Pennsylvania Gets Out Front With Rubberized Asphalt

The Pennsylvania Department of Transportation (Penn DOT) launched a project last month to evaluate the long term performance of a warm mix asphalt rubber gap-graded (AR-GG) mix on the surface pavement layer of a high volume traffic road.

The project drew interest from stakeholders from across several disciplines including asphalt, engineering, tire recycling, pavement research and testing who joined Penn DOT officials for a project briefing and tour hosted by project contractor All States Materials Group (ASMG).

The September 24 briefing included a tour of the asphalt rubber blending operation and mix production at Lebanon Materials in Annville and placement and compaction of the rubberized asphalt mix on I-78 in Berks County, PA.

DOT officials from neighboring Maryland, Delaware and New Jersey also participated in the tour. Delaware and New Jersey are using rubberized asphalt and Massachusetts has been incorporating recycled tire rubber in its paving mix for the last two years, Mark Belshe, Executive Director of the Rubber Pavements Association and an attendee at the project briefing said.

“The PennDOT project is significant because it marks a continuation of the use of asphalt rubber in the eastern region of the U.S.,” Belshe said.

For the project, PennDOT placed a warm mix asphalt rubber gap-graded (AR-GG) mix on the wearing course of a five-mile section of I-78 in Annville. Two layers of 1.5 inch of AR-GG surface course material were placed on the eastbound lanes of the high volume road.

The heavily traveled road has an average daily traffic volume of 18, 438 vehicles. Thirty-eight percent of which is truck traffic, according to Penn DOT.

“The result of this research project and follow up testing is to document, observe and quantify the long term performance benefits of asphalt rubber,” Mark Edsall of ASMG’s Technical Marketing Division said.

A ten-year formal evaluation of the AR-GG wearing course will be conducted. A decision on approval or disapproval of the use of AR-GG will be made three years after final placement of the asphalt mix; sooner if the evaluation warrants, Edsall said. The project includes a control section paved with a conventional warm mix asphalt (no crumb rubber) material.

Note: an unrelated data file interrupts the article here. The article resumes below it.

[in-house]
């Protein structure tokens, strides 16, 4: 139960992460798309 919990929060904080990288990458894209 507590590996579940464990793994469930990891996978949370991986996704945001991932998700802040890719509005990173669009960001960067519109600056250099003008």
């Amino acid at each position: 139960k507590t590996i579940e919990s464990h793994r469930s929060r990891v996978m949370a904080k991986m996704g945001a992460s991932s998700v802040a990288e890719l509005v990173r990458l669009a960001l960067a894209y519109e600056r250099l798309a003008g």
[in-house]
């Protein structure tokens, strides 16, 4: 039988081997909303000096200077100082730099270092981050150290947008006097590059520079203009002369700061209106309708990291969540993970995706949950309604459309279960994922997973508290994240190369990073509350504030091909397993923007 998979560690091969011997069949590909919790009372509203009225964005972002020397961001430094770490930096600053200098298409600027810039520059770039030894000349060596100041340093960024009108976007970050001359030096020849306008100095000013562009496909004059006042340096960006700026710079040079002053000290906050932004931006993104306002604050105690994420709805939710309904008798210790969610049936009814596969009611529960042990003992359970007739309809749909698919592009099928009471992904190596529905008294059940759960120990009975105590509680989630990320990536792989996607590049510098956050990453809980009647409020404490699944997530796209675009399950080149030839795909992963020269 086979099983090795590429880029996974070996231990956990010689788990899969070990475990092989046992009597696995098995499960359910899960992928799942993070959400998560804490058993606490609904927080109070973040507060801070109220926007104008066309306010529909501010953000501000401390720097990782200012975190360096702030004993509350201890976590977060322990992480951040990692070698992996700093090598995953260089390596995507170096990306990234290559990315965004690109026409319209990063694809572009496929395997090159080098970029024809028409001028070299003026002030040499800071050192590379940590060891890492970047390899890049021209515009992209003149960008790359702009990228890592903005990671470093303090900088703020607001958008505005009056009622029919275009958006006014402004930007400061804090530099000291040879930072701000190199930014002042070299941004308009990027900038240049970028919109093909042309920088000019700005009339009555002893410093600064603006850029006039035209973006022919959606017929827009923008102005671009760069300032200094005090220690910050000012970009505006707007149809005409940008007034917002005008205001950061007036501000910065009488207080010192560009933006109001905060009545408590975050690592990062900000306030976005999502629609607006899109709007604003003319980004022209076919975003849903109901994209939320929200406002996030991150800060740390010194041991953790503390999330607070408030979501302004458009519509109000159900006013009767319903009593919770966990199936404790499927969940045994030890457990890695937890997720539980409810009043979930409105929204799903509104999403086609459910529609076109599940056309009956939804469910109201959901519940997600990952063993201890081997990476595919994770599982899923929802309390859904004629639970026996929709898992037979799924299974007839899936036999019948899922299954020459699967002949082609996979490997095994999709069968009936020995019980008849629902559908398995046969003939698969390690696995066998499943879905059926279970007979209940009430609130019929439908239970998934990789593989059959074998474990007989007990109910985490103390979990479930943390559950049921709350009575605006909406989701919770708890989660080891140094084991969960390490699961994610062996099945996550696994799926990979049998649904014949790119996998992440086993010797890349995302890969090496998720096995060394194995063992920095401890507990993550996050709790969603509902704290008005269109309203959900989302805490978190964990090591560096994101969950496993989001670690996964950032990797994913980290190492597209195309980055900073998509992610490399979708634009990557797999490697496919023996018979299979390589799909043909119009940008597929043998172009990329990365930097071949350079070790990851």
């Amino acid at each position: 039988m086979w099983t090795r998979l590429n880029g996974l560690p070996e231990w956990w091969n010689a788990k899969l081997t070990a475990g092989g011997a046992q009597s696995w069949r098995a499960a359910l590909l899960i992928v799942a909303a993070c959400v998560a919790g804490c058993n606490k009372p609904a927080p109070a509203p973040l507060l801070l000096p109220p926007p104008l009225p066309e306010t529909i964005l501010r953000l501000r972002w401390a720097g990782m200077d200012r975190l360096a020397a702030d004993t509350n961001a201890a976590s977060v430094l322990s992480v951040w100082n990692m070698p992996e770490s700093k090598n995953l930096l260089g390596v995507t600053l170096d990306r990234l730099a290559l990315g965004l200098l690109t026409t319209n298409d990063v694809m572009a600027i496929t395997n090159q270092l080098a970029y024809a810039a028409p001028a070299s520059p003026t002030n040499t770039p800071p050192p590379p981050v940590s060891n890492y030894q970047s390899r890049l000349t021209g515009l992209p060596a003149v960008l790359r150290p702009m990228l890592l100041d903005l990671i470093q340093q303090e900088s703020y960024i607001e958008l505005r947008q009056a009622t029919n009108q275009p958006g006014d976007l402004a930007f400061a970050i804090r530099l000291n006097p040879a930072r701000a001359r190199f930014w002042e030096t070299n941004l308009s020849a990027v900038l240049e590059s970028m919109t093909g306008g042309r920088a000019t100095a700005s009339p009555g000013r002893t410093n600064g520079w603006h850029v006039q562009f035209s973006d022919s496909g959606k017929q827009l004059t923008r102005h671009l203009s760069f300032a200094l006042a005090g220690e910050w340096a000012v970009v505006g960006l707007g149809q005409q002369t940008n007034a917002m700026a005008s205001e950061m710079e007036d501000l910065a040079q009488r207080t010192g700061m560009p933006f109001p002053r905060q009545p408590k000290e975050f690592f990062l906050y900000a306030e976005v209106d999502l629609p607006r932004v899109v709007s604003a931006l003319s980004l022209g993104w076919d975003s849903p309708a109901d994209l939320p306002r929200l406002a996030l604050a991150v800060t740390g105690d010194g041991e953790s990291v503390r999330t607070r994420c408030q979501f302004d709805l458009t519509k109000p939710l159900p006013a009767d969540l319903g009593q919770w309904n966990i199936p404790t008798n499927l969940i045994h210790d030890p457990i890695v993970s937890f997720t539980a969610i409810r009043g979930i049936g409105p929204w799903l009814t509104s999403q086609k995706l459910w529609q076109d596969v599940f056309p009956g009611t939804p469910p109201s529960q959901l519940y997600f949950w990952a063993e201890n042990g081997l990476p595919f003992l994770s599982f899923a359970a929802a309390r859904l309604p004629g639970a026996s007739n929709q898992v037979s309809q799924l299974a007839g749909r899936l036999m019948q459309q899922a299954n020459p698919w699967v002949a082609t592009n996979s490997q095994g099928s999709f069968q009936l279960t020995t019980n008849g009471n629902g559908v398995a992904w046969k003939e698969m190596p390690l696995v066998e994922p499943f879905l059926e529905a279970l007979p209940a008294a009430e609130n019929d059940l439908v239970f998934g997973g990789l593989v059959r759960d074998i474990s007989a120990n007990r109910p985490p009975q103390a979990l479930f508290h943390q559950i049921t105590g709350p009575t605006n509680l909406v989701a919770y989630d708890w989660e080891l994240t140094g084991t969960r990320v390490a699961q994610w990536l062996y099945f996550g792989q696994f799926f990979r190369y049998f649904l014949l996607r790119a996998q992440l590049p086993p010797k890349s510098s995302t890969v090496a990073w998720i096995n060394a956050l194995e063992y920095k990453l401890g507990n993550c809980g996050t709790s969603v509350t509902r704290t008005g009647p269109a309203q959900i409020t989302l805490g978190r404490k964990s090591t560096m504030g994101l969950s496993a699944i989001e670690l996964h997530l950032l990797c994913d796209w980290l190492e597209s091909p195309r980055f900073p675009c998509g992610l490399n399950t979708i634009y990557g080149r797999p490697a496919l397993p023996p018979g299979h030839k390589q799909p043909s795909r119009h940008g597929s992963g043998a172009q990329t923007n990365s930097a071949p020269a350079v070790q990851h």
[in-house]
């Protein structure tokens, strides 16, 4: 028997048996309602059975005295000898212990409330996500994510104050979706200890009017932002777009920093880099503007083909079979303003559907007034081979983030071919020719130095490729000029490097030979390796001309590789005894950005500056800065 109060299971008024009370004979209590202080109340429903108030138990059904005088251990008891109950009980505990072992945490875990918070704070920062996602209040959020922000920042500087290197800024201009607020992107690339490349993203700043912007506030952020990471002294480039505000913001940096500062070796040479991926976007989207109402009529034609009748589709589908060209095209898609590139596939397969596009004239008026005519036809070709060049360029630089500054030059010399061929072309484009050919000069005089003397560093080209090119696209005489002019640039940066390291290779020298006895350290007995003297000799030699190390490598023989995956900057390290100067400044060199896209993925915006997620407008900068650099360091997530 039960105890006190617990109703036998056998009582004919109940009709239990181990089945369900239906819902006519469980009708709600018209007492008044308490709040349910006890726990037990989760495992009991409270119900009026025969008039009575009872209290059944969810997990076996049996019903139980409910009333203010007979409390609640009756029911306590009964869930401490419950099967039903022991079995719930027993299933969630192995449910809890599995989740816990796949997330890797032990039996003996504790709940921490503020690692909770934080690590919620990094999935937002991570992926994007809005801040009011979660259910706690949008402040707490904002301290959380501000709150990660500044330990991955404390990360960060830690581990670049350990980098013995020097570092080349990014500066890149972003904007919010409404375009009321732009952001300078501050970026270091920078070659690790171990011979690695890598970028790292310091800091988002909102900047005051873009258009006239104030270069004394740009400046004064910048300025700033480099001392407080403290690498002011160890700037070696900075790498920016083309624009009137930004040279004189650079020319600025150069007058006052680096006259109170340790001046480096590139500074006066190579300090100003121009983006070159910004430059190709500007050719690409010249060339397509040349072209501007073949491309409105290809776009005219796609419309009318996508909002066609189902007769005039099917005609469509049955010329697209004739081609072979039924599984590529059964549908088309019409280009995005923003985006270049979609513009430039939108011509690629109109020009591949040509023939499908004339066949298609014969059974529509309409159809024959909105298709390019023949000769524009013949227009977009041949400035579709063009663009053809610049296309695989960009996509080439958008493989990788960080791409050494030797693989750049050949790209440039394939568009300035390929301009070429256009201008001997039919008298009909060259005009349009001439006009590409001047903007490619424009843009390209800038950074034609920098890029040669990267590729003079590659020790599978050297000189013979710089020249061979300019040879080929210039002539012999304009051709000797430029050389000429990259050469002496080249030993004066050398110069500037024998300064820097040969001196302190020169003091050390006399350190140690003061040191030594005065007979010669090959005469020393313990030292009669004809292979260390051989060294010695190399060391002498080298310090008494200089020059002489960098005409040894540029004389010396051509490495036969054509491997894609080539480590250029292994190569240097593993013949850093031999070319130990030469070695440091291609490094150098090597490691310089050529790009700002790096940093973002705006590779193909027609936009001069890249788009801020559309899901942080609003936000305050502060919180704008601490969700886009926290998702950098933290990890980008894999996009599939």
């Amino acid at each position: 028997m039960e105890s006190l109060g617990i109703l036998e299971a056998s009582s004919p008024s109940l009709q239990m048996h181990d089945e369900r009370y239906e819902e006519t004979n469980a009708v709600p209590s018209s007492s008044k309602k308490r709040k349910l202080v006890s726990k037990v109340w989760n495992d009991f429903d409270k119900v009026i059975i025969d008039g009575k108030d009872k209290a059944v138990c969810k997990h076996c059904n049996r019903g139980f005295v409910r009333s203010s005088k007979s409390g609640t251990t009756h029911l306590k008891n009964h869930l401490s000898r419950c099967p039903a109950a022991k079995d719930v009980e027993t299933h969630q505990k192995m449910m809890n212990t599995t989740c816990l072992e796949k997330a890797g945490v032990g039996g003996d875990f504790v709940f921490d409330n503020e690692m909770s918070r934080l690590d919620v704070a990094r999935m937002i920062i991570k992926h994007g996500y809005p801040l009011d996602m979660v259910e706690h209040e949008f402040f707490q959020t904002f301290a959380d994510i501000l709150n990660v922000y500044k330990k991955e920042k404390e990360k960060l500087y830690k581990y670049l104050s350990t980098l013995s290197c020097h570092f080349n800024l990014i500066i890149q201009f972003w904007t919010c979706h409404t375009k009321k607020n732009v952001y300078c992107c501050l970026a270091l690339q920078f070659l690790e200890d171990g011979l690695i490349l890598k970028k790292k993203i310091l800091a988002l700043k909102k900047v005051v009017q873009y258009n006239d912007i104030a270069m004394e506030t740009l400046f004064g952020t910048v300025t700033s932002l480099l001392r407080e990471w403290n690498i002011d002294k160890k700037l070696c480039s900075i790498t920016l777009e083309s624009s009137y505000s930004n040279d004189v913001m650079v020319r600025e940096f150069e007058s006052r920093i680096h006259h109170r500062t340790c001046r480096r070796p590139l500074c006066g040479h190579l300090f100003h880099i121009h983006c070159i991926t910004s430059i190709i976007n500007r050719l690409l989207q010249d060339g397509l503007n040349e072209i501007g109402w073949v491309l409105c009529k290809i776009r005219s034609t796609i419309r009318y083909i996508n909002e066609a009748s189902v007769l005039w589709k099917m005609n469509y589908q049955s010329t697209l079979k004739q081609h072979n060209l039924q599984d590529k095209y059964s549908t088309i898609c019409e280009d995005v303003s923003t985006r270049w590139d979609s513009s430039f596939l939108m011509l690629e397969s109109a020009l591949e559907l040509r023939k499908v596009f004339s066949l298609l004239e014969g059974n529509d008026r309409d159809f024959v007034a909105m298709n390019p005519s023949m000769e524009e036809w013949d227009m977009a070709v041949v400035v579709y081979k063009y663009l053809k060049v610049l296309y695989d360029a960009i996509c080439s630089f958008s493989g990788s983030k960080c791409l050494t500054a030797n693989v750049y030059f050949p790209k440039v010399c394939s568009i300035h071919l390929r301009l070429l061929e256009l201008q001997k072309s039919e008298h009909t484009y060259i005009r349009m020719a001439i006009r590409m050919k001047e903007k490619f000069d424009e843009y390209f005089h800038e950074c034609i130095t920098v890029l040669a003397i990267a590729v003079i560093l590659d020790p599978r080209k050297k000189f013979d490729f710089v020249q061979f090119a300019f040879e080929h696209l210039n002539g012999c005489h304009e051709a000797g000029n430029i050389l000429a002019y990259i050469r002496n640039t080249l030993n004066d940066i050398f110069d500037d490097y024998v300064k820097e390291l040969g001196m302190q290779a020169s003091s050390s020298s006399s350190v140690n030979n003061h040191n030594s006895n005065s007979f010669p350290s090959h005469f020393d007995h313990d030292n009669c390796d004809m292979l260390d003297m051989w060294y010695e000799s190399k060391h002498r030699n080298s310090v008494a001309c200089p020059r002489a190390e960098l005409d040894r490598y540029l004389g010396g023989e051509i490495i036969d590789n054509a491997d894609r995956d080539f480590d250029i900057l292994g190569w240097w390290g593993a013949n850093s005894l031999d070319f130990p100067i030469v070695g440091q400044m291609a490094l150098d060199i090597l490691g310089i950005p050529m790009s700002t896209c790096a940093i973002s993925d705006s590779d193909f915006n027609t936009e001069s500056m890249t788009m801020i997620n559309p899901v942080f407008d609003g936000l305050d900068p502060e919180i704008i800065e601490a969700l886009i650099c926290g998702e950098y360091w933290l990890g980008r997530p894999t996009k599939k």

Warm mix asphalt (WMA) reduces the high mixing temperatures of regular hot mix asphalt. Its benefits are reduction in energy consumption during production and reduced emissions during production and placement. WMA also offers contractors the ability to pave at lower temperatures, extending the paving season.

Materials testing will be conducted at the conclusion of the project, Edsall said. Three different research universities (UMASS Dartmouth, Rutgers University and Arizona State University ) have already requested test quantities of both the AR-GG surface mix and the control mix to do their own lab testing, Edsall said.

On another note, Edsall said the Transportation Research Board is also recognizing the interest in rubberized asphalt and is devoting a session solely to rubberized asphalt at its annual meeting in Washington, D.C. in January.

The project used about 17,000 tons of AR-GG mix including 500,000 pounds of crumb rubber produced by Pittsburgh, PA-based Liberty Tire Recycling. According to ASMG, the addition of 15 to 20 percent of crumb rubber material to a warm mix asphalt can improve resistance to rutting and cracking and increase long-term durability of the pavement overall.

© Scrap Tire News, October 2012